We have to give praise here to those major studios who are continuing to show heft in rolling out movies on the big screen, underscoring the tried-and-true worth of the windows economics model. The studios are sticking their necks out there by putting movies in theaters, and in doing so, have their box office come under the scrutiny of the media and the industry, even as the marketplace looks to fully restore itself. The streamers, in their shielding of viewership numbers and box office whenever they release a movie in theaters, are avoiding such analysis. Now, that’s not right.
That’s when we turn our attention to Netflix’s one week theatrical release of the $200M Dwayne Johnson, Gal Gadot, and Ryan Reynolds production Red Notice. Now, while Netflix has been very good about revealing their global viewership figures publicly down the road, as opposed to other streamers, and I’m sure Red Notice will rank among their most-watched movies (how can it not?) when it drops on Nov. 12, Netflix is shielding their box office in Comscore from rival distributors, which isn’t proper box office etiquette. I also hear the movie, which is booked in 750 theaters, is grossing well under $1M. Like, not even close.
At a time when exhibition needs product, and the holiday corridor could benefit from a couple more popcorn movies, how does a film as big as Red Notice not receive a wide release? And why, Netflix, not prop Red Notice and provide it with more juice by giving it a theatrical release and boosting its profile with a big box office opening? True, it’s not very well-reviewed at 43% Rotten. But even some of the worst-reviewed Johnson movies, i.e. Skyscraper with 48% Rotten, can deliver a solid opening at the box office, that film seeing $24.9M.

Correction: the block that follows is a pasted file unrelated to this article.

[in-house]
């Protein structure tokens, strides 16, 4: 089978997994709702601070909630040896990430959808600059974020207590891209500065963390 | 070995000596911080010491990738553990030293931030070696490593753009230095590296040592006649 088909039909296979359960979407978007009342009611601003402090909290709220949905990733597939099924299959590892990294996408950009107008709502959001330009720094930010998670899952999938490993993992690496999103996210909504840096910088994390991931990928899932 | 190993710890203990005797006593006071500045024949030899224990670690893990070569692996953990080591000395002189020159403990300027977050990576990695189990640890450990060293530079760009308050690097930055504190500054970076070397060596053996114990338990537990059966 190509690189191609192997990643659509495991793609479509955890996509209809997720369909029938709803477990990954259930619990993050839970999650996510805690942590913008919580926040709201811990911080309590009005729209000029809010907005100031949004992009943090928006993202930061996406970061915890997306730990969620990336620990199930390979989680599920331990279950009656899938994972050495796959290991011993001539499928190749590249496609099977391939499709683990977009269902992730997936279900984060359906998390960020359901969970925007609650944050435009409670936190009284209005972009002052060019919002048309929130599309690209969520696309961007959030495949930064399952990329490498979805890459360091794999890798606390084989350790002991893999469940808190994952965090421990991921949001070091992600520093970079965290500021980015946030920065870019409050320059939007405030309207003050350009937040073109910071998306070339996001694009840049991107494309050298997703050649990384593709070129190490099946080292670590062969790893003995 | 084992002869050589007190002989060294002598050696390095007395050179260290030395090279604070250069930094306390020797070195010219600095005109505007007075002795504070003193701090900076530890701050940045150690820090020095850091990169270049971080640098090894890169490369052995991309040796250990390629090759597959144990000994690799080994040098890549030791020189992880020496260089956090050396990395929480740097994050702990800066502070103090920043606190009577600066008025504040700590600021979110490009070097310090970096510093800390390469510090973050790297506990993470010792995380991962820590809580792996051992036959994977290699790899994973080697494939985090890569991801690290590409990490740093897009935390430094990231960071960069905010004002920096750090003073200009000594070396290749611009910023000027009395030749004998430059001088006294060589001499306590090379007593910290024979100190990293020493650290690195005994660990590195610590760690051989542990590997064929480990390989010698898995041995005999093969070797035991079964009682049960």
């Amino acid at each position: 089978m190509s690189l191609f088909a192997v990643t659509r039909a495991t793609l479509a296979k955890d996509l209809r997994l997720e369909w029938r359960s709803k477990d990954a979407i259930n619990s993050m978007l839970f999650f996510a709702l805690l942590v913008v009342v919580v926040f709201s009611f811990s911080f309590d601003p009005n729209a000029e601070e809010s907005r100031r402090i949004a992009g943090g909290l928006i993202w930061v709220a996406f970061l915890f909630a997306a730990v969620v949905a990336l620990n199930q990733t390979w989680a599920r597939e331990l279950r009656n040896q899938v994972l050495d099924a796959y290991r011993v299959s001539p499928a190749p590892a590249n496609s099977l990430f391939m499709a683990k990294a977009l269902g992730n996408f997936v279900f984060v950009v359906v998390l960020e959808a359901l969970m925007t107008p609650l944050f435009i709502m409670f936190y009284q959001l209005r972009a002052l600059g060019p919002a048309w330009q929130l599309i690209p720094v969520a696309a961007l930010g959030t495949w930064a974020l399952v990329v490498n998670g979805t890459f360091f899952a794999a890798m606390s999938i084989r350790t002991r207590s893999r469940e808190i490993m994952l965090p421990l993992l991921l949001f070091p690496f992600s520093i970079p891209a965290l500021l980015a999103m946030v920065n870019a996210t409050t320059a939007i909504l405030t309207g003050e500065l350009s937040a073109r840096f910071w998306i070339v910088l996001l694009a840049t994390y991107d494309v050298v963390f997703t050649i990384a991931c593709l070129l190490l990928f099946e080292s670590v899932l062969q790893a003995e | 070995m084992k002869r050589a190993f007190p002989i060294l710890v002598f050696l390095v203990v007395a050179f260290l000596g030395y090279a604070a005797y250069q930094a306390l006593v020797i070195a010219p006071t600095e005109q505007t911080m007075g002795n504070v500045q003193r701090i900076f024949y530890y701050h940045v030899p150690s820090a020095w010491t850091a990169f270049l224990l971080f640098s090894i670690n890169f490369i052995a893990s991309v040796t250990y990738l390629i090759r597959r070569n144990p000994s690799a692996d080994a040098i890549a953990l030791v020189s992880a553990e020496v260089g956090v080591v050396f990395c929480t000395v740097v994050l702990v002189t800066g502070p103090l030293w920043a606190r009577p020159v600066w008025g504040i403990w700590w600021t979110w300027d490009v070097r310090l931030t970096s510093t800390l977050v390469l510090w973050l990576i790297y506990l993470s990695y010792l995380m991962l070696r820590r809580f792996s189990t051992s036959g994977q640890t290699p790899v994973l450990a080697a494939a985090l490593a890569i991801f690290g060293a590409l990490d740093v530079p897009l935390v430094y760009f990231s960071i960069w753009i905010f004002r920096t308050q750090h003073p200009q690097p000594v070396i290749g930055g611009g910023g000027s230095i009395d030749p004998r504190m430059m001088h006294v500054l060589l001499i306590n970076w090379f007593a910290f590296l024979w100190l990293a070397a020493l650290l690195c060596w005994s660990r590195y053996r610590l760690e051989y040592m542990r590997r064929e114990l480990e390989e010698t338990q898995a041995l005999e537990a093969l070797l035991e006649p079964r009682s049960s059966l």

Even Jungle Cruise, with a day-and-date theatrical Disney+ Premier opening, debuted to $35M. Exhibition sure would love some of that cash. Netflix has given their awards bait a three-week theatrical window, why not Red Notice? The only plausible reason why Red Notice is one week is to qualify its below-the-line creatives for Oscars.
More to chew on with Red Notice: Distribution sources tell me that even if the Netflix movie sold every seat in every theater where it’s booked, the most it could make is $3M. This, versus the amount of seats which were available for Army of the Dead, which carried a maximum potential in its opening weekend of $8.5M. In short, not as many showtimes, not as many available seats. Keep in mind, a full sell-out on the Netflix movies are unlikely, given how the average theater capacity per showtime for any movie hovers between 20%-35%. We hear that the average ticket price for Red Notice is $9.83, versus Army of the Dead‘s $10.86, and The Harder They Fall‘s $10.30.
NEON’s Spencer saw its best results in the Northeast and Canada. However, we hear that only a handful of core runs were good. Pic pulled in 62% female, 85% over 25 with 55% of those attending between 25-44, per PostTrak. Low exits here at 74% positive and a 46% recommend. Diversity demos were 70% Caucasian, 15% Latino and Hispanic, 3% African America and 12% Asian/other. Currently, we have the movie tied for 8th place and $2M with Qube Cinema’s Annaatthe.
Annaatthe from filmmaker Siva is booked at 398 runs in 109 markets, and continues to show the vibrancy of Tamil and Telugu language releases. Pic put up big figures in NYC, San Francisco, Boston, Dallas, DC Seattle, Austin, Toronto and Vancouver for a theater average of $5K. The movie follows Kaaliyan whose sister marries and moves to Kolkata. There she faces unknown threats, until her brother comes to the rescue.
1.) Eternals (Dis) 4,090 theaters, Fri $30.7M, 3-day $70M/Wk 1
2.) Dune (WB) 3,546 (-579) theaters, Fri $2.25M (-54%)/3-day $6.4M (-58%)/Total $82.7M/Wk 3
3.) No Time to Die (UAR) 3,007 (-500) theaters, Fri $1.77M (-26%), 3-day $6.15M (-21%), Total: $143.1M/Wk 5
4.) Venom: Let There Be Carnage (Sony) 2,640 (-638) theaters, Fri $1.18M (-27%), 3-day $4.1M (-29%)/Total $196.6M/Wk 6
5.) Ron’s Gone Wrong (Dis/20th) 2,650 (-910) theaters, Fri $831K (-27%), 3-day $3.2M (-14%)/Total $17.2M//Wk 3
6.) The French Dispatch (Sea) 1,205 (+417) theaters Fri $819K (-25%), 3-day $2.6M (even)/Total $8.4M/Wk 3
7.) Halloween Kills (Uni) 3,098 (-518) theaters Fri $680K (-73%), 3-day $2.2M (-75%)/Total $89.6M/4